The New York Post and The New York Daily News ran an interesting story last last week. According to the newspapers, 23 year-old New Yorker Kristin Polidori has sued Societe Generale for unspecified damages in the Manhatten Supreme Court, claiming that a unit of the French bank fired her for blowing the whistle on rampant sex.ual harassment in the office.
The Sunday Times is the latest publication to question exactly how committed HSBC is to investment banking. According to the newspaper, some of the bank's staff in M&A are becoming frustrated because of the lack of involvement in big deals, 'and curricula vitae have been landing in increasing numbers on the desks of rivals'.
Dresdner Bank has become the latest German institution to publish an independent report on its dealings with Hitler's Nazi regime in the 1930s and 1940s. A 2,400 page report was released in Berlin Friday, following in the footsteps of previous studies undertaken on behalf of other German companies like Bertelsmann, Deutsche Bank and Volkswagen. Commerzbank is expected to publish the last instalment of its report later in the year.
Merrill Lynch has agreed to pay up $164m to settle 23 class-action lawsuits which relate to the publication of alleged bias stock research coverage by its former internet analyst Henry Blodget.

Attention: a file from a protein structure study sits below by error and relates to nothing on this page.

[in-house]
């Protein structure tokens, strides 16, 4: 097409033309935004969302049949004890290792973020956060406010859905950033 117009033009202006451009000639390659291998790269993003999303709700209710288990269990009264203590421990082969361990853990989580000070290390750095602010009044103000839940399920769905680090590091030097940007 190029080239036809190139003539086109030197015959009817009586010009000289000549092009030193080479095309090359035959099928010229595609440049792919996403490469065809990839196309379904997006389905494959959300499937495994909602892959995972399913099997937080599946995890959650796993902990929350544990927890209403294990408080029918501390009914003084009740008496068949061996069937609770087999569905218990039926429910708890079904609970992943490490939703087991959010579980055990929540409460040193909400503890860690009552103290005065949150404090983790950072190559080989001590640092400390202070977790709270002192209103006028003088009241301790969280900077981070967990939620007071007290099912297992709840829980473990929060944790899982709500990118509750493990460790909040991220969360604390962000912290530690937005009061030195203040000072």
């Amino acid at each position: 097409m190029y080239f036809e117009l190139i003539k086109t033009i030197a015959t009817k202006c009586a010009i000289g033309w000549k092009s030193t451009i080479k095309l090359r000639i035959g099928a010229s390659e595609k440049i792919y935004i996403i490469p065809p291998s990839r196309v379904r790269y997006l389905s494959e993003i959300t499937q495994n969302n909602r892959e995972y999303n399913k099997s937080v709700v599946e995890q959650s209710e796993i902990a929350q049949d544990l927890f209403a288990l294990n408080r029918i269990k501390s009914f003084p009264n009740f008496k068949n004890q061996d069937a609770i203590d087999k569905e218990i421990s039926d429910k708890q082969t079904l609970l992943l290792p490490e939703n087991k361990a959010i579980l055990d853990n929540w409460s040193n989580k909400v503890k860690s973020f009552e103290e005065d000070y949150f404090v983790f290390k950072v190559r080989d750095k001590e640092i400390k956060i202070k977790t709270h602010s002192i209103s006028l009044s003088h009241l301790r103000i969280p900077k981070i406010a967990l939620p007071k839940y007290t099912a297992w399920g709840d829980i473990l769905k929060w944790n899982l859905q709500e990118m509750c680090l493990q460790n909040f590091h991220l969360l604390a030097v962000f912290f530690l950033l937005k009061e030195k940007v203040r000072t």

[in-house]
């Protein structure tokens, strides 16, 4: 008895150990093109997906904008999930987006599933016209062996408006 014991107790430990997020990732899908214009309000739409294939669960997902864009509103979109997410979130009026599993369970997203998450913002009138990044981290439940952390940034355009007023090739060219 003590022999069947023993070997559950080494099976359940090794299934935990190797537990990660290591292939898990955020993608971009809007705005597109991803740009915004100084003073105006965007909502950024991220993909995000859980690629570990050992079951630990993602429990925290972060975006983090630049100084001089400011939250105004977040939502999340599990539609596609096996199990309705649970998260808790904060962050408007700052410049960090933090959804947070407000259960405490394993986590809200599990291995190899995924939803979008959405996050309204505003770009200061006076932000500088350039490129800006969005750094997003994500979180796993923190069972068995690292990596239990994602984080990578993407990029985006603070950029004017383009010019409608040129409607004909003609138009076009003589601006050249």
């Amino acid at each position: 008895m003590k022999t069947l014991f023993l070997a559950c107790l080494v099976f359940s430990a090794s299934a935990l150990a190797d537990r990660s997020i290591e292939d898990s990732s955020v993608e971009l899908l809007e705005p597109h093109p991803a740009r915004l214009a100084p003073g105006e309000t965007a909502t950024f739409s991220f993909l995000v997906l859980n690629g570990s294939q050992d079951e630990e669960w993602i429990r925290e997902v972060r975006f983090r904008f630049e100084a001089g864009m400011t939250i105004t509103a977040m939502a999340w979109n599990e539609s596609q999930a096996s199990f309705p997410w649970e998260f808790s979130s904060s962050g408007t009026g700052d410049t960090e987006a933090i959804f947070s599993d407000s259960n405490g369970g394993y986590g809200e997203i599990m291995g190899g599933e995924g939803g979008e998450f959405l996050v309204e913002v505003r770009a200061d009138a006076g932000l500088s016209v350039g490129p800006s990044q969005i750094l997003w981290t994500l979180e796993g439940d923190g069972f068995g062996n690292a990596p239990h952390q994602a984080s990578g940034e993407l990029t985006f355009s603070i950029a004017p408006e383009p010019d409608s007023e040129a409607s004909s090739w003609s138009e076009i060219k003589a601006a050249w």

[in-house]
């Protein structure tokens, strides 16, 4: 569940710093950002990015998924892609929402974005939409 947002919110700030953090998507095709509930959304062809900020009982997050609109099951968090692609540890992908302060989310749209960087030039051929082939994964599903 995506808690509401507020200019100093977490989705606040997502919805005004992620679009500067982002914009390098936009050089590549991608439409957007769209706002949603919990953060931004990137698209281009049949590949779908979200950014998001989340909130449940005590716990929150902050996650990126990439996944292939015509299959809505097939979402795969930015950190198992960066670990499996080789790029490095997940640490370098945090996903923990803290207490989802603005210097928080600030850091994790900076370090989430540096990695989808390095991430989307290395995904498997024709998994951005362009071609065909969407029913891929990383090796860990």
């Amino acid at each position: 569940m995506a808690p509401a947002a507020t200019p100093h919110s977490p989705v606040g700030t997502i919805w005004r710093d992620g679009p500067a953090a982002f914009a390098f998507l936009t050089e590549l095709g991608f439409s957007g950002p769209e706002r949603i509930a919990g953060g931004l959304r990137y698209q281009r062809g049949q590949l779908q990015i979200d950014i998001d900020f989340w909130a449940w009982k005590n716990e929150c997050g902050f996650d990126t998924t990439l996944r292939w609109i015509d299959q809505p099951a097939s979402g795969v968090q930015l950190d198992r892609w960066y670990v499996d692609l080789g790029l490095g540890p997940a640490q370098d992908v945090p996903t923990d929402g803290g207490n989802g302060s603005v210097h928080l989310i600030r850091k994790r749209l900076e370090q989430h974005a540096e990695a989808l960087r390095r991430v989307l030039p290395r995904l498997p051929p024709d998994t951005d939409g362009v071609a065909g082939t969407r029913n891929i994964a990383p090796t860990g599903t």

We've now had week 2 of the trial of former Enron bosses Ken Lay and Jeff Skilling. Here's what went down:
Bank of America boss Ken Lewis will get $11.7m in restricted stock as part of his 2005 pay pack. The rest of his 2005 earnings will be disclosed later in the year but, off the back of record profits last year, Lewis can expect more than his 2004 compensation total of around $22.5m.
Remember that $339m Mizuho Securities trading foul-up just before Christmas ? Well, as it was the time of goodwill to all men, a number of investment banks agreed to return the profits they made. The monies are to be used to establish a fund to improve Toyko Stock Exchange (TSE) trading systems (They could do with an overhaul - Mizuho is said to have tried to cancel the trade as soon as it discovered its mistake, but was prevented from doing so on no less than four occasions due to a systems failure).
Merrill Lynch boss Stan O'Neal and Laurence Fink, his counterpart over at Blackrock, apparently kicked off their merger deal with a quiet breakfast a couple of weeks back in Guys diner, close by O'Neal's home on the Upper East Side of Manhattan. From that breakfast emerged the $18bn merger of the firms' investment management businesses, with Merrill having a 49.8% share in an enlarged BlackRock business.
The Wall Street Journal reports that The New York Stock Exchange has fined Deutsche Bank Securities $1m as, between 1998 and 2003, the bank's New York securities unit submitted more proxy votes than the actual number of shareholders it represented. Nothing sinister here, just poor stock reconciliation.